Is it Possible to Remove Only Part of the Adrenal Gland?

There are several circumstances where it is preferable to remove just the adrenal tumor without removing all of the normal adrenal gland with it. This is called partial adrenalectomy or, more technically, a "cortical-sparing" adrenalectomy. The goal is to leave some normal adrenal tissue behind so that we can avoid adrenal insufficiency (not enough adrenal hormones leading to the requirement to take hormone supplements). In other words, removing both adrenal glands would require the patient to take adrenal hormones and other medications every day for the rest of their life. If the surgeon can remove only part of one adrenal gland, preserving some normal adrenal cortex tissue, then the patient may not have to take any adrenal hormones or medications.

Dr. Carling performing a bilateral cortex-sparing Mini Back Scope Adrenalectomy (MBSA) in a young patient with familial bilateral pheochromocytoma. Dr. Carling performing a bilateral cortex-sparing Mini Back Scope Adrenalectomy (MBSA) in a young patient with familial bilateral pheochromocytoma. Of course, if the patient has two adrenal glands and the surgeon is going to remove just one, then a partial cortical-sparing adrenal operation is not necessary. The patient still has a complete normal adrenal gland on the other side--and all you really need is about one-third of one gland to live normally and not take medications every day. So this partial adrenal operation is only relevant if the patient has problems in both adrenal glands whereby they both must have some portion of a tumor removed.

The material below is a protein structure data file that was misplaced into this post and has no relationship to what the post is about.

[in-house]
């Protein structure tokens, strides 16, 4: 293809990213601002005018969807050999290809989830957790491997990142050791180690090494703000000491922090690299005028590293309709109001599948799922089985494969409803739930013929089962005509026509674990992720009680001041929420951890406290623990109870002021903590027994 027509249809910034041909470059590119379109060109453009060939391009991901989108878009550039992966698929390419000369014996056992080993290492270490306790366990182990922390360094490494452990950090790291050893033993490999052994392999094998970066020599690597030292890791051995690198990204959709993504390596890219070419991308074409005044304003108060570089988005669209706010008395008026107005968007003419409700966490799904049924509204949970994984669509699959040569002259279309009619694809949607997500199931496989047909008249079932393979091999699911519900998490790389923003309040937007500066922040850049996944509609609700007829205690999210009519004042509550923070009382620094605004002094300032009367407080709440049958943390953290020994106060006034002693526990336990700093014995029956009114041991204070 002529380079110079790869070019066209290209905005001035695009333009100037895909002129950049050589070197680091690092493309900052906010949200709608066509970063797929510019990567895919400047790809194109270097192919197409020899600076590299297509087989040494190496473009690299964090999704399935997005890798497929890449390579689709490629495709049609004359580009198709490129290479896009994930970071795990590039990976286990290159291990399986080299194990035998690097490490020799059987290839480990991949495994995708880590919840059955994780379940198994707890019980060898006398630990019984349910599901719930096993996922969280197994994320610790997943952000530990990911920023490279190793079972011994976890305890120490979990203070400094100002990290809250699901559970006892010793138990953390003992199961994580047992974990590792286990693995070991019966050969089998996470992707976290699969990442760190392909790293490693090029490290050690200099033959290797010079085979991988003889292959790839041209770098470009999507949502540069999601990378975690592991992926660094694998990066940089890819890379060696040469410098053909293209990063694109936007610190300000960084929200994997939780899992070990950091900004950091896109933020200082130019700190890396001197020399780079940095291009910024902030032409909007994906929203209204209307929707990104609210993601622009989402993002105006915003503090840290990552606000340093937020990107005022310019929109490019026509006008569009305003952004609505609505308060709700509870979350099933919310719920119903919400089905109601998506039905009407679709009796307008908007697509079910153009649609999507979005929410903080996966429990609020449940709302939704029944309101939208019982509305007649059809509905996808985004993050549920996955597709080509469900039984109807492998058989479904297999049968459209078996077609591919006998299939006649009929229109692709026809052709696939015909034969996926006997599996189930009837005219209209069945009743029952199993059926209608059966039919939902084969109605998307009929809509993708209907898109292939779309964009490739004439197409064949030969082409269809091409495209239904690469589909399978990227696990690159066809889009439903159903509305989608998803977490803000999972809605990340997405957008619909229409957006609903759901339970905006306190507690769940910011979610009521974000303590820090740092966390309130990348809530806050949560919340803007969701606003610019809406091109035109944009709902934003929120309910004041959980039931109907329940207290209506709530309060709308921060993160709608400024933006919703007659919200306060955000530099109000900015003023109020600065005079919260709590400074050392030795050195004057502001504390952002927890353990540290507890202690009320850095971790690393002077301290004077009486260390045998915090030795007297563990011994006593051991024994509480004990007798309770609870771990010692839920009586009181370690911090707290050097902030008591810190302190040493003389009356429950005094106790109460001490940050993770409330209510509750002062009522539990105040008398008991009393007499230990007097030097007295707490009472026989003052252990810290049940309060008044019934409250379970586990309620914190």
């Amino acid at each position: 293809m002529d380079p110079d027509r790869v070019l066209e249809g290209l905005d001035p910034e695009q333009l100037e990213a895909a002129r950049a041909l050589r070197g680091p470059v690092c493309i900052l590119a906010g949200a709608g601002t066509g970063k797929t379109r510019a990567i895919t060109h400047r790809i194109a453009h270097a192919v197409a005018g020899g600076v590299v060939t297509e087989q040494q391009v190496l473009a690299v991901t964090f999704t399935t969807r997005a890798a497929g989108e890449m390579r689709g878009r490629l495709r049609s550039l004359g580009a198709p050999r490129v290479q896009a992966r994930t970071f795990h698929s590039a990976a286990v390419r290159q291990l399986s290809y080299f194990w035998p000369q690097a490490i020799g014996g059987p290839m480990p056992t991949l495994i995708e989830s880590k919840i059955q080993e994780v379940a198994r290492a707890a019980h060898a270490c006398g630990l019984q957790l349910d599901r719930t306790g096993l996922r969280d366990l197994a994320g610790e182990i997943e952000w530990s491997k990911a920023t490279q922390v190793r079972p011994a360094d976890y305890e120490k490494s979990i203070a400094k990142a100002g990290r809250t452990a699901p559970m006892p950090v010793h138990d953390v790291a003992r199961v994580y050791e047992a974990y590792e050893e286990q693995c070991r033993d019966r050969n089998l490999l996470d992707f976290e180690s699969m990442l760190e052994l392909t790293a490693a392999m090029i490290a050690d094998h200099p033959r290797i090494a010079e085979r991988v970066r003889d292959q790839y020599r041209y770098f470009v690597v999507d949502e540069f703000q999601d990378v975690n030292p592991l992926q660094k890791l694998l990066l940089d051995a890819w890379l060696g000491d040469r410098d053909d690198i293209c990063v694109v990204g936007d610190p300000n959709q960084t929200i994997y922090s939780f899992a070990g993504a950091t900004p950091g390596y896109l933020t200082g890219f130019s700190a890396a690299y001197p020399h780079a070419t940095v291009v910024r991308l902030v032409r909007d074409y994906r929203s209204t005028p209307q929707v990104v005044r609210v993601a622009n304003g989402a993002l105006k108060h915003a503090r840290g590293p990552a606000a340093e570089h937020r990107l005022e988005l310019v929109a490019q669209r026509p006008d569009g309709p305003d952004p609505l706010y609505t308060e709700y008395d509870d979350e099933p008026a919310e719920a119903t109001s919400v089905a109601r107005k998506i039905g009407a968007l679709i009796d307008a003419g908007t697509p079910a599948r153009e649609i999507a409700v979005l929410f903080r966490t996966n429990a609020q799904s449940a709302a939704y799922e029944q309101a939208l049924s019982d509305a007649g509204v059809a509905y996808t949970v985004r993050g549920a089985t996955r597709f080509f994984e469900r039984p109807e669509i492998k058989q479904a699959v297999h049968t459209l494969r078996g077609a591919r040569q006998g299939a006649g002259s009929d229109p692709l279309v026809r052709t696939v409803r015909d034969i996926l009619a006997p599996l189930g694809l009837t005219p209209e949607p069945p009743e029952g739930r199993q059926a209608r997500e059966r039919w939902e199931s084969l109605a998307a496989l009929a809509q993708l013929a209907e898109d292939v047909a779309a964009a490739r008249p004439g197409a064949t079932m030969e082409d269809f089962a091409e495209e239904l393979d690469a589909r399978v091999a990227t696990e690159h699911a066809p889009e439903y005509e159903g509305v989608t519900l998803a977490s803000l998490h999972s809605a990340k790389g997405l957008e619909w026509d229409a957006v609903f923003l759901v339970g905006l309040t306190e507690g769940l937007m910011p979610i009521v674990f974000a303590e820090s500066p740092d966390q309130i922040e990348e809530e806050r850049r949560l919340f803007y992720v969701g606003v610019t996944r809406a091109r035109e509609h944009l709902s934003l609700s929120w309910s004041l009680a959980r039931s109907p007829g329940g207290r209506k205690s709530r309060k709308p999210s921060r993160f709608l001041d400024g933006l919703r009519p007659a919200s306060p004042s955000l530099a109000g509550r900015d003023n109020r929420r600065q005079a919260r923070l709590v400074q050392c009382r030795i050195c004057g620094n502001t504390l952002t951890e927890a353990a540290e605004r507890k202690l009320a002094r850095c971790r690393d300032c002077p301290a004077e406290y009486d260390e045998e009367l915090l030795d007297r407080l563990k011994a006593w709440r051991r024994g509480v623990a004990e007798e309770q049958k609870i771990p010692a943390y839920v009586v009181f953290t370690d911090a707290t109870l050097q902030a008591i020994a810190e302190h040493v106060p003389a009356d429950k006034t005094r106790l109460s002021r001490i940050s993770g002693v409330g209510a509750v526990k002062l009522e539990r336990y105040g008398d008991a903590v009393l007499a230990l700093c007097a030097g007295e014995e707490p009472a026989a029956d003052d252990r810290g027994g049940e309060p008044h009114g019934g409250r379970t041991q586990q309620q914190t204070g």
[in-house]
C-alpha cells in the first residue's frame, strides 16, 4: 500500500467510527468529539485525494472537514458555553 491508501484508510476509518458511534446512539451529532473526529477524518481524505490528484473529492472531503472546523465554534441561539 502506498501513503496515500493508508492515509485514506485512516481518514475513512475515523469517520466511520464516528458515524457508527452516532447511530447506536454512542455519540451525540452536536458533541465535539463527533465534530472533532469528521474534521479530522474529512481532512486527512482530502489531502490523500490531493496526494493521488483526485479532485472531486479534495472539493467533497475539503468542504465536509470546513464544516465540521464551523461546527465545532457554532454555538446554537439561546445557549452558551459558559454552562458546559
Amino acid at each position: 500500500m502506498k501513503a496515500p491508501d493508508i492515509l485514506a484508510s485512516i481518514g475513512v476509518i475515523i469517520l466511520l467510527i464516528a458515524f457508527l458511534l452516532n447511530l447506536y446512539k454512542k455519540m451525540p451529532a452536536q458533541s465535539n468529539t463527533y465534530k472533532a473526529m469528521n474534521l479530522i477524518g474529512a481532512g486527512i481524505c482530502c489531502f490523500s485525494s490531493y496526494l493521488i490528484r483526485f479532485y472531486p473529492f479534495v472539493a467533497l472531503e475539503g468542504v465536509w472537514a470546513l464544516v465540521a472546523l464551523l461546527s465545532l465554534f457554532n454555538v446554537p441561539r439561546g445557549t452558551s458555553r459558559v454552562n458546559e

When is a Partial Cortical-Sparing Adrenalectomy Appropriate?

For optimal results, there are four crucially important concepts the patient needs to understand about the partial, cortical-sparing adrenalectomy. The ability to perform partial (or cortical-sparing) adrenalectomy is dependent on:
  • What type of tumor the patient has.
  • The size of the tumor, as well as its relationship to the adrenal vein, surrounding organ and other structures such as the inferior vena cava (IVC).
  • Whether there is sufficient tissue available to save (the tumor is not too big and the blood supply to the remaining adrenal tissue can be preserved.
  • Whether the surgeon is expert enough to know how to do this more technically challenging operation. Very few surgeons have ever performed several partial cortical-sparing adrenal operations.
The key is to preserve sufficient normal adrenal cortex tissue (often 30% of one adrenal gland; or 15% of both glands) and at the same time not compromise the surgical resection margin (i.e. potentially spilling tumor cells that may lead to recurrence). IMPORTANT: both benign (for instance, pheochromocytoma) and malignant adrenal tumors can grow back (so-called "recurrence") if not resected accurately. Thus, partial cortical-sparing adrenal operations should only be attempted by the most skilled and experienced adrenal surgeons.


What is the Purpose of Partial Cortical-Sparing Adrenal Surgery?

Partial (or cortical-sparing) adrenalectomy allows for resection of adrenal tumor(s), while preserving unaffected adrenal tissue with the goal of preventing adrenal insufficiency. This is especially important in patients affected with bilateral adrenal tumors, typically pheochromocytomas, as well as those with adrenal metastasis (cancers that started somewhere else--like the breast, lung, colon, melanoma, etc--and spread to the adrenal glands).

Can a Partial Cortical-Sparing Adrenalectomy be Performed via Mini Back Scope Adrenalectomy (MBSA)?